Teddy Daniels (Leonardo DiCaprio) and Chuck Aule (Mark Ruffalo) are U.S. Marshalls who have been commissioned to Shutter Island, an island that houses a mental asylum for the criminally insane. The two men have been sent to investigate the disappearance of Rachel Solando, a female prisoner who has recently escaped. When the two men, who have never worked together before, reach the island, men are already combing the bluffs for evidence of the missing woman. Things get weird almost immediately when the two men confront the heads of the facility -- Dr. Crawley (Ben Kingsley) and Dr. Naehring (Max von Sydow) -- who inform them that Rachel Solando had “evaporated, straight through the walls” of her concrete cell. Furthermore, the doctors won’t allow the two Marshalls anywhere near the patient’s medical records. As the evening weather forces the investigation to a halt, Daniels begins to wonder what the doctors are hiding. Move to Paragraph (2)
What never seemed like a tight-knit story begins to unravel further. We find that Teddy dreams nightly about his dead wife, Dolores (Michelle Williams), while also being haunted by his experiences in World War II at the concentration camp Dachau. As doors open up into Teddy’s mind, they also open up to the island itself, as rumors are brought to the surface, as people reappear and disappear, as stories change to suit the moment, and the audience is asked again and again to dive into the murk with no idea when he or she will be able to breathe again. On Shutter Island, nothing is as it seems. If first-time viewer move to paragraph (4). If a repeat viewer move to paragraph (3).
On Shutter Island, nothing is as it seems, especially upon second viewing. When the two Marshalls reach the island, Teddy has a brief conversation with Deputy Warden McPherson. Teddy looks around, noticing odd glances from the other on-site police and says, “You boys seem a little on edge, Mr. McPherson.” In a perfectly delivered line McPherson answers, “Right now we all are.” From this moment, innocuous lines become warning signs, double entendres, and satisfying aha! moments for the repeat viewer. Questions that almost seem to be plot holes become satisfying conclusions. The what’s up with Mark Ruffalo’s acting, why are the colors so vivid in memories of a fire and a concentration camp. Questions about the world now seem obvious. It’s so satisfying to hold these keys that it’s easy to see why Agatha Christie and Arthur Conan Doyle kept at it for so long. Move to Paragraph (5), unless you want to hear a rendition of how the music and imagery in this movie already made you feel.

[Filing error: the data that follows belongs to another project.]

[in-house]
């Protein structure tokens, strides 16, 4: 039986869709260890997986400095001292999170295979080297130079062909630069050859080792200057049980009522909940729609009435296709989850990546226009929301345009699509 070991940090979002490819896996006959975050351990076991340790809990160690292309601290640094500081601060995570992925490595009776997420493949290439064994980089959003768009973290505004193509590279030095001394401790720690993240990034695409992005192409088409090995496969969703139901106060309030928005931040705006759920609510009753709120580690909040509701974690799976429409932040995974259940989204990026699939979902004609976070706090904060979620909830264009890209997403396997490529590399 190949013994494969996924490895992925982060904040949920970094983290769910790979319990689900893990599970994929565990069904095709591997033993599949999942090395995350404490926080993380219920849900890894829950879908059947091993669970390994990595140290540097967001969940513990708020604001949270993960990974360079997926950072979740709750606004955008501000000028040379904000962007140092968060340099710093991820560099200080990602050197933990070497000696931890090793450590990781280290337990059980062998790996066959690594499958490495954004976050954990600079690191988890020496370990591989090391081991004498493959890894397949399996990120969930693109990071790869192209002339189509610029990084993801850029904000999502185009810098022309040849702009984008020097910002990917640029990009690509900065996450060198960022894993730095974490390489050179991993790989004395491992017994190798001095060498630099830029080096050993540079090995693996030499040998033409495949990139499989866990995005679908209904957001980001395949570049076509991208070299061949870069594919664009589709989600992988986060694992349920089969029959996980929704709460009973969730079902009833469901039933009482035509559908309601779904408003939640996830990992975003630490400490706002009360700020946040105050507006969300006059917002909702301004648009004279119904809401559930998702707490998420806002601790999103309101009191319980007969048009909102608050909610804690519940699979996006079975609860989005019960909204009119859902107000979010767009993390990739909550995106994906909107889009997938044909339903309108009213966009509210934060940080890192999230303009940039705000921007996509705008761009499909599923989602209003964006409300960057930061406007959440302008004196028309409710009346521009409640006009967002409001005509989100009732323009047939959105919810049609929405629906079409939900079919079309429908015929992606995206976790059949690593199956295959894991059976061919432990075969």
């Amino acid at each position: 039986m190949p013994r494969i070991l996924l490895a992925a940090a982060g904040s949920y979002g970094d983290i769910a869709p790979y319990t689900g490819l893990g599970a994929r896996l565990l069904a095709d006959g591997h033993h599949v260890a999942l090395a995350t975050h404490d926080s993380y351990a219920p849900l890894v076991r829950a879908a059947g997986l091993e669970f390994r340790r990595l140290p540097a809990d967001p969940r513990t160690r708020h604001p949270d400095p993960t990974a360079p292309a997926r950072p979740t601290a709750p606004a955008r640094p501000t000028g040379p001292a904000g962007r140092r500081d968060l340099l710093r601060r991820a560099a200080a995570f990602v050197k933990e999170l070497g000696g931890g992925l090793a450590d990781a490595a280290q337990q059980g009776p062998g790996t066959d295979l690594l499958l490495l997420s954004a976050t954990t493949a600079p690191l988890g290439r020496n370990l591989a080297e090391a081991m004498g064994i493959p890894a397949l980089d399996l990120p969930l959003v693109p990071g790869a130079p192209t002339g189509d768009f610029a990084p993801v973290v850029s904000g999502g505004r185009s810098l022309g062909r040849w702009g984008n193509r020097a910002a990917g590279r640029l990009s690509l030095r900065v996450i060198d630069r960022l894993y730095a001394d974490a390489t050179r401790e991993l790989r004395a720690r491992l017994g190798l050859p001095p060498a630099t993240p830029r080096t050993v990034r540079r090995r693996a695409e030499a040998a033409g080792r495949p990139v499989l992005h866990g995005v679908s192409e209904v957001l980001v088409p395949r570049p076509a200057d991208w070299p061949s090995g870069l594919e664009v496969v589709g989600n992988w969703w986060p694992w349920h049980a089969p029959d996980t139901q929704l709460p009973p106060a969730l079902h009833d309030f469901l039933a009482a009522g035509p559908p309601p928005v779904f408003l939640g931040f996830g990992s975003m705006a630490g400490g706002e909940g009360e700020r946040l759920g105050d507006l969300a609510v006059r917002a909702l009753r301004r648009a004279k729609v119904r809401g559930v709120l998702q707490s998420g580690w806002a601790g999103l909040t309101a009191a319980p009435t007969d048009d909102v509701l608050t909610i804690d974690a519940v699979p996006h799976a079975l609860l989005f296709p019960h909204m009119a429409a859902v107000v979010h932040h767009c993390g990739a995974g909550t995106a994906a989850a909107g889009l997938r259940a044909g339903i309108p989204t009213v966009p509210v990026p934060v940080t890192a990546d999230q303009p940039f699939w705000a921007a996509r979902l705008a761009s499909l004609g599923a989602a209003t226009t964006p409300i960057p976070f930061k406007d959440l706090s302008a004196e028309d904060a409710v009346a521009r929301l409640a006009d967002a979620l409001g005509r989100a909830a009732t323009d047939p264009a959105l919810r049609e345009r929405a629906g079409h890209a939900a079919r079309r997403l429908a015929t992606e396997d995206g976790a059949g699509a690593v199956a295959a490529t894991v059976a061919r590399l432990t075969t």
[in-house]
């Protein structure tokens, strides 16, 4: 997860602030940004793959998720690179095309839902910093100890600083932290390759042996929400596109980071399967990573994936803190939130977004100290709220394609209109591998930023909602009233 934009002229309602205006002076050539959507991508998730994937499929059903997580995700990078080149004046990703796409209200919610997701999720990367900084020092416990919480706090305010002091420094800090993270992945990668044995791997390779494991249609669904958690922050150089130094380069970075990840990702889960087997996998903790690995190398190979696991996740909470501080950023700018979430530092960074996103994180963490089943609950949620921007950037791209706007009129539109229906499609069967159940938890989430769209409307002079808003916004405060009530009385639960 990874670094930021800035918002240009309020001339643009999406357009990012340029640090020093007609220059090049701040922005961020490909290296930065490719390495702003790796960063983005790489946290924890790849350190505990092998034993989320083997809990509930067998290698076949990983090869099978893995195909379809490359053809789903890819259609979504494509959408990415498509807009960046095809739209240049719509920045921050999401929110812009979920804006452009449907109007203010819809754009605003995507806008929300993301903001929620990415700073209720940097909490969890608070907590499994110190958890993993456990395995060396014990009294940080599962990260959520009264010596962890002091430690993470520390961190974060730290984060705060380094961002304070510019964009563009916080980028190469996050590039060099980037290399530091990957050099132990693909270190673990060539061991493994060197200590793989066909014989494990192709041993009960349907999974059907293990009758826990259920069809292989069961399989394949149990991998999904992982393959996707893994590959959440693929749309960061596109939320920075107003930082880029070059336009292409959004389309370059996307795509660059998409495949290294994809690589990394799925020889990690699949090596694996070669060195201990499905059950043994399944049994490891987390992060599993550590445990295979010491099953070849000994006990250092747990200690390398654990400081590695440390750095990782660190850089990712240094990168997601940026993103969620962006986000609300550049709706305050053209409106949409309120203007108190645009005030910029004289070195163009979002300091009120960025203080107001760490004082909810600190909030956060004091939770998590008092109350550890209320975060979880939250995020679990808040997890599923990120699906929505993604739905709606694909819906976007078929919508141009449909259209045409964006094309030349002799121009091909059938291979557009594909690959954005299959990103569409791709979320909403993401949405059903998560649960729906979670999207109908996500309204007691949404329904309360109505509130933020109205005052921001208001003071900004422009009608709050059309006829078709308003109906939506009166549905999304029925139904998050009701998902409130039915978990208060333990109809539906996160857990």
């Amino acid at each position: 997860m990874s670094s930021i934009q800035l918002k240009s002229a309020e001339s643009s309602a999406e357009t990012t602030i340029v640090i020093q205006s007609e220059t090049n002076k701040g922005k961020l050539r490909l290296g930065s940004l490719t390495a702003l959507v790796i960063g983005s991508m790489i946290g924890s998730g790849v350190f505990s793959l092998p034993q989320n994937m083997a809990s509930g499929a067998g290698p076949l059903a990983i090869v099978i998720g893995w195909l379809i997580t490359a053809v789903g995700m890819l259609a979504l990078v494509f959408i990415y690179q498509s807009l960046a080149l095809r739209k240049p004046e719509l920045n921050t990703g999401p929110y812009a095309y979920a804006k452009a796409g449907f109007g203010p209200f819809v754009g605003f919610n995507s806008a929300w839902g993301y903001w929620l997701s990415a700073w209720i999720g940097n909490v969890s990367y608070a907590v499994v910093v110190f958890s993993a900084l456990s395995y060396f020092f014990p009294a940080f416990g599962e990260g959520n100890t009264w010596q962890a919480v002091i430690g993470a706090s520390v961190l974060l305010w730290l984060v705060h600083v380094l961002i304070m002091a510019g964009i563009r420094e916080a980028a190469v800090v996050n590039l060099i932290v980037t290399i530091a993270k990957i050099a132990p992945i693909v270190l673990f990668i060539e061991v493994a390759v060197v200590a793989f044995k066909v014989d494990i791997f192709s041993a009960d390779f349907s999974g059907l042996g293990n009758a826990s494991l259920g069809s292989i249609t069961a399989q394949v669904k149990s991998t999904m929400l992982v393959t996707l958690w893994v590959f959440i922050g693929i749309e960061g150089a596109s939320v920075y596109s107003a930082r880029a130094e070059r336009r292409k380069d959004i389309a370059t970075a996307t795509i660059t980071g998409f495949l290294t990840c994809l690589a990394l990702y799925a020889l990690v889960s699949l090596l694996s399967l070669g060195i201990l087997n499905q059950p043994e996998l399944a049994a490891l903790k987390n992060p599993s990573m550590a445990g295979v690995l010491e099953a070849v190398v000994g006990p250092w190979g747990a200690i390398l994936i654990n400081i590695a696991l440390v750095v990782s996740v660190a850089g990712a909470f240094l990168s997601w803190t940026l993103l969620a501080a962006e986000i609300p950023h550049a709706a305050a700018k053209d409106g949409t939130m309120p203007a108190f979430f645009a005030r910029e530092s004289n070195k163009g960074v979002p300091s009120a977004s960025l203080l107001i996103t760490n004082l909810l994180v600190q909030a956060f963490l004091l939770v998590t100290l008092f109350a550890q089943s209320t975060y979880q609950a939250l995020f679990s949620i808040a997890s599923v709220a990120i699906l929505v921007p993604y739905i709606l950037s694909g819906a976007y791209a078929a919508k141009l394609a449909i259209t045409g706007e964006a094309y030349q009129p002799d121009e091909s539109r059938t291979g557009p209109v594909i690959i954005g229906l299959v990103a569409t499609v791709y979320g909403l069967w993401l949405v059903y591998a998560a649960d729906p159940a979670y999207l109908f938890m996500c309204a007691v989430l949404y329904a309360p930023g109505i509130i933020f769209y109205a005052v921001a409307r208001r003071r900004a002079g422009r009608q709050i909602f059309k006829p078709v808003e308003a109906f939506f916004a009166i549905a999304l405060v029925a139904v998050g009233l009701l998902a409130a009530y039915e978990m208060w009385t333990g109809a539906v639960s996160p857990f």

The first scene opens with music that will be prevalent throughout the film. It is conspicuous, offensive, it is music that is easy to hate but that can’t be kept out of your head. The music is like the imagery, is like the unexpectedly hazy dialogue and the dark rooms with corners too scary to hide in, where monsters, crazies, and ultimately answers lurk. Embrace the chaos and find the charm -- c’mon, it’ll be like selling your soul to learn to play the guitar. The charm of this movie, if it can be called charm, is that it capably takes over all of the senses. Goosebumps, pounding hearts, and maybe even covered ears are all part of the package, ladies and gentlemen, and sweet dreams are far away in the haze of the future. In return, you’ll receive not only a thrill, but an education in old-school filmmaking techniques and a glimpse at acting within acting. Move to Paragraph (5).
Let me tell you a story: Once upon a time, the cast of Shutter Island
had to brave continual bad weather and the setbacks that accompanied this weather. Satellites were consulted; plans were changed daily, and yet invariably plans would be spoiled. According to an interview with filmfolio.com
, there was one day where DiCaprio was filming with Jackie Earle Haley, and he had to deliver the line, “You’ve got to let it go.” Scorsese talks about how you can see how strained DiCaprio is in that scene, how the whole conversation with Haley’s character comes across as perfectly acted when really it is perfectly realistic. Results come at a price. Move to Paragraph (6)
Let me tell you another story: One of the main criticisms of this film I’ve heard is that it is too long. Plus the pacing is slow, which can make this film seem interminable if an audience isn’t prepared. I haven’t read the Dennis Lehane novel Shutter Island
is based on, but from hearsay, writer Laeta Kalogridis adhered to it faithfully. Because she had to. The problem with adapting a complicated book is that if you go too far right you may end up dead at the base of a cliff. But if you go too far left, cut out too much, you’ll end up with a confusing film that may actually drive its audience crazy. Against all odds (including bad weather!) Shutter Island
ends up balancing…almost evenly. Perhaps it’s better off that way. After all, what would the world of Shutter Island
be like if it weren’t a little off balance? If a repeat viewer, move to paragraph (7)
A good ending always keeps the reader guessing, but, in case you were wondering, those rats are real.
No special features. I’ve heard the blu-ray disc has a couple of interviews, but the regular disc lacks everything but the standard awful-looking big budget previews.